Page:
Insights About Leadership, Happiness and the Future From Arianna Huffington, Will.i.am and Other Global Thought Leaders

Insights About Leadership, Happiness and the Future From Arianna Huffington, Will.i.am and Other Global Thought Leaders

Visionaries gathered at the World Government Summit in Dubai grappled with how to harness the power of technology without letting it overpower our humanity. We are all constantly consumed by work and tasks, which results in many employees working themselves into depression and exhaustion. This has to change. Here are 10 insights from summit speakers: Arianna Huffington, founder and CEO of Thrive Global “We are working in a world where to be constantly "switched on" is rewarded, where burnout equals success, where we forget to recharge ourselves but not our phones, where we take better care of our devices than ourselves, a world where we are losing sleep and our humanity -- and this is clearly not working. In India, almost 70 percent of students have access to a smartphone. Finally, we need to gift students a love of learning, rather than learning through fear of exams, by developing high-quality, engaging and accessible education.” Nisha Jagtiani, Group Director and board member of Landmark Group, exclusive partner of the Global Dialogue for Happiness “Whether you’re a small or large organization, you have an obligation to make a difference in the community -- it all starts with a purpose. The happiness movement lies in its ability to connect with every employee. Small interventions that improve happiness in the workplace have been proved to increase productivity by up to 30 percent. There are four ways in which you can increase your job satisfaction and engagement: by improving work-life balance, by getting essential skills training, by gaining autonomy and, most importantly, by improving the relationship with your superiors.” Goldie Hawn, actress and founder of The Hawn Foundation "You have a choice to look at the glass half full or the glass half empty...If you look at the potential of that glass half full and think about it for a minute, it would change the way your brain fires -- and change how your neurons wire together. People don’t follow leaders, they follow the purpose.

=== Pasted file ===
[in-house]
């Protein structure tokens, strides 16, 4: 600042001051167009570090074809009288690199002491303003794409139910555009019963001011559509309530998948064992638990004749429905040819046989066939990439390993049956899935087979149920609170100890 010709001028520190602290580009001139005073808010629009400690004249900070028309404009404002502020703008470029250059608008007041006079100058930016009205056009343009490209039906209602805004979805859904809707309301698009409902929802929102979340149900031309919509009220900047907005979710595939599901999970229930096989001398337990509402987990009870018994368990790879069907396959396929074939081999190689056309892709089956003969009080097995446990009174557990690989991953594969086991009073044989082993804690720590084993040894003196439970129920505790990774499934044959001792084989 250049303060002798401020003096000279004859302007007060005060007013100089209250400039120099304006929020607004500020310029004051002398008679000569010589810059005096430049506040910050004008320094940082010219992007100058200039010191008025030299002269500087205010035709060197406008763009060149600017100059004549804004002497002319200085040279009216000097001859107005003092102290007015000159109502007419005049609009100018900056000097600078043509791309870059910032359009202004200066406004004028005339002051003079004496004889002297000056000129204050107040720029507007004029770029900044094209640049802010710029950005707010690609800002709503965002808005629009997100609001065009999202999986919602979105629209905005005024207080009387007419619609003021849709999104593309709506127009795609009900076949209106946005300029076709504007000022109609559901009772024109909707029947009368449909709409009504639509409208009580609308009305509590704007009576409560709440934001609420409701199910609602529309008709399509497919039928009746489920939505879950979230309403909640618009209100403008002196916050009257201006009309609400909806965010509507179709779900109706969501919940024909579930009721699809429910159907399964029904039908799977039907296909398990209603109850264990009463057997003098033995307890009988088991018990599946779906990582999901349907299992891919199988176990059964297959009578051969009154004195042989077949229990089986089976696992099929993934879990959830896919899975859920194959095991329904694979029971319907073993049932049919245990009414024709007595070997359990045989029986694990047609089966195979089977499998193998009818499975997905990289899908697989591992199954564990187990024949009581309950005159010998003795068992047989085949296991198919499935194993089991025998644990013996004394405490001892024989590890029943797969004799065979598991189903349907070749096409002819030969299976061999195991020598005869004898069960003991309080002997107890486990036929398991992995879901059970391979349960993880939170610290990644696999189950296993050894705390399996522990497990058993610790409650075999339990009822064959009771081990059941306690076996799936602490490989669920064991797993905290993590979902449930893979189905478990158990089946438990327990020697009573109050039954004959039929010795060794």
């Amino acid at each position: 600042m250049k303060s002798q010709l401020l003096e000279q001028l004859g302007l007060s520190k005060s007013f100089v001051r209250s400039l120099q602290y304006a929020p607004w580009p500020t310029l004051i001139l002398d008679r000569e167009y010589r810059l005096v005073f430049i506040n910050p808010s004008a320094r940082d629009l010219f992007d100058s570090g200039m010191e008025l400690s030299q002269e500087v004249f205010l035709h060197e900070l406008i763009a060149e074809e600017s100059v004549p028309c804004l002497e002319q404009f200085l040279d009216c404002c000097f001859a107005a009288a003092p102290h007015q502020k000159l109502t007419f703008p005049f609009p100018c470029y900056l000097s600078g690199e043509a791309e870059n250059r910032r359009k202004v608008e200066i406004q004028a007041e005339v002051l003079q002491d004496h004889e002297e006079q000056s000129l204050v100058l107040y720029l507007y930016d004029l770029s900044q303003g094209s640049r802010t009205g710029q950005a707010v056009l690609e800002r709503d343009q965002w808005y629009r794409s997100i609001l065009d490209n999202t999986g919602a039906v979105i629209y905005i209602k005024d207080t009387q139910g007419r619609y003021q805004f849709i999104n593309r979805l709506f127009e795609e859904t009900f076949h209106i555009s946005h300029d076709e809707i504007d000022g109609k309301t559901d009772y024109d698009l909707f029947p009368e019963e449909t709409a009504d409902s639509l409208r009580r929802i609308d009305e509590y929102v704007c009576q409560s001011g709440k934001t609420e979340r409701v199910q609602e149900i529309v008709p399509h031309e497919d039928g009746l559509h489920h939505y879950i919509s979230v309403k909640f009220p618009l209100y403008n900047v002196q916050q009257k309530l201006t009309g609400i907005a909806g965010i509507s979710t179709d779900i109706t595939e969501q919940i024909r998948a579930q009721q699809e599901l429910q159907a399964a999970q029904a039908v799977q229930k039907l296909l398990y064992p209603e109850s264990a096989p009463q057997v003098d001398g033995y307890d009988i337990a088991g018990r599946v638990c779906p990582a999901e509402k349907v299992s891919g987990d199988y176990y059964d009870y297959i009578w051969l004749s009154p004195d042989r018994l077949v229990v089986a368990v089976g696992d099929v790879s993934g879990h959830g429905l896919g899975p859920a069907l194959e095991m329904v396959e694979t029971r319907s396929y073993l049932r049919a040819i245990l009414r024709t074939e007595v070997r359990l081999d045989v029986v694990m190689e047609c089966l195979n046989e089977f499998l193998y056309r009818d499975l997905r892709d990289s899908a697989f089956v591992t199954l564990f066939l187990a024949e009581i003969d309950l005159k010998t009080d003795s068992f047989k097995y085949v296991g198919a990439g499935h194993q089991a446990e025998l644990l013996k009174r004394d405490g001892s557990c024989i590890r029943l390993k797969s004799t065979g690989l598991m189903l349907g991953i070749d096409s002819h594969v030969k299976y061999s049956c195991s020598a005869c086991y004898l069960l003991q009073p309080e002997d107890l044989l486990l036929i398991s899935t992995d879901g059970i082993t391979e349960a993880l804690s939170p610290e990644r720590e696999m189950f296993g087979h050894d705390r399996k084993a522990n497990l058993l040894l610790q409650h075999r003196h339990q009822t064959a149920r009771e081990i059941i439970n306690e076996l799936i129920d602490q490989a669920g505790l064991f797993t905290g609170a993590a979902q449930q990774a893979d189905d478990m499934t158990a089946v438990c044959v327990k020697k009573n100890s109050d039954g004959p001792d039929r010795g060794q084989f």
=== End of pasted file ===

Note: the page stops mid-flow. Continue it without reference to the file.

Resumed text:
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Visionaries gathered at the World Government Summit in Dubai grappled with how to harness the power of technology without letting it overpower our humanity.

Insights About Leadership, Happiness and the Future From Arianna Huffington, Will.i.am and Other Global Thought Leaders

Opinions expressed by Entrepreneur contributors are their own.

The way we work has changed and as a result, the way we lead must, too. People have more communication tools but less time free from distraction. We are all constantly consumed by work and tasks, which results in many employees working themselves into depression and exhaustion. This has to change. It’s not healthy, it doesn’t contribute to a more effective workday and data shows that it’s bad for business.

Early this month I attended the World Government Summit in Dubai. The summit had some amazing leaders in various industries speaking and hosting workshops about happiness, mindfulness, leadership and creating the workplaces of the future. Here are 10 insights from summit speakers:

Arianna Huffington, founder and CEO of Thrive Global

“We are working in a world where to be constantly “switched on” is rewarded, where burnout equals success, where we forget to recharge ourselves but not our phones, where we take better care of our devices than ourselves, a world where we are losing sleep and our humanity — and this is clearly not working. The idea is to fundamentally change the culture we have created that glamorizes people who are all the time switched on and connected rather than those that have their priorities right and prefer to spend time with their children or themselves; and let’s face it, who knows how best to create such a world better than women.”

Will.i.am., founder of the band Black Eyed Peas and STEM education advocate

“Creating lifelong learners is critical in this century when it is predicted that 65 percent of current students will go into jobs that do not currently exist. We can overcome the issue of access through the use of smartphones. In India, almost 70 percent of students have access to a smartphone. When it comes to addressing personalization, we need to look at how each student learns. This is not possible in the classroom but can be captured on a platform, on which a student profile can be built. Finally, we need to gift students a love of learning, rather than learning through fear of exams, by developing high-quality, engaging and accessible education.”

Nisha Jagtiani, Group Director and board member of Landmark Group, exclusive partner of…

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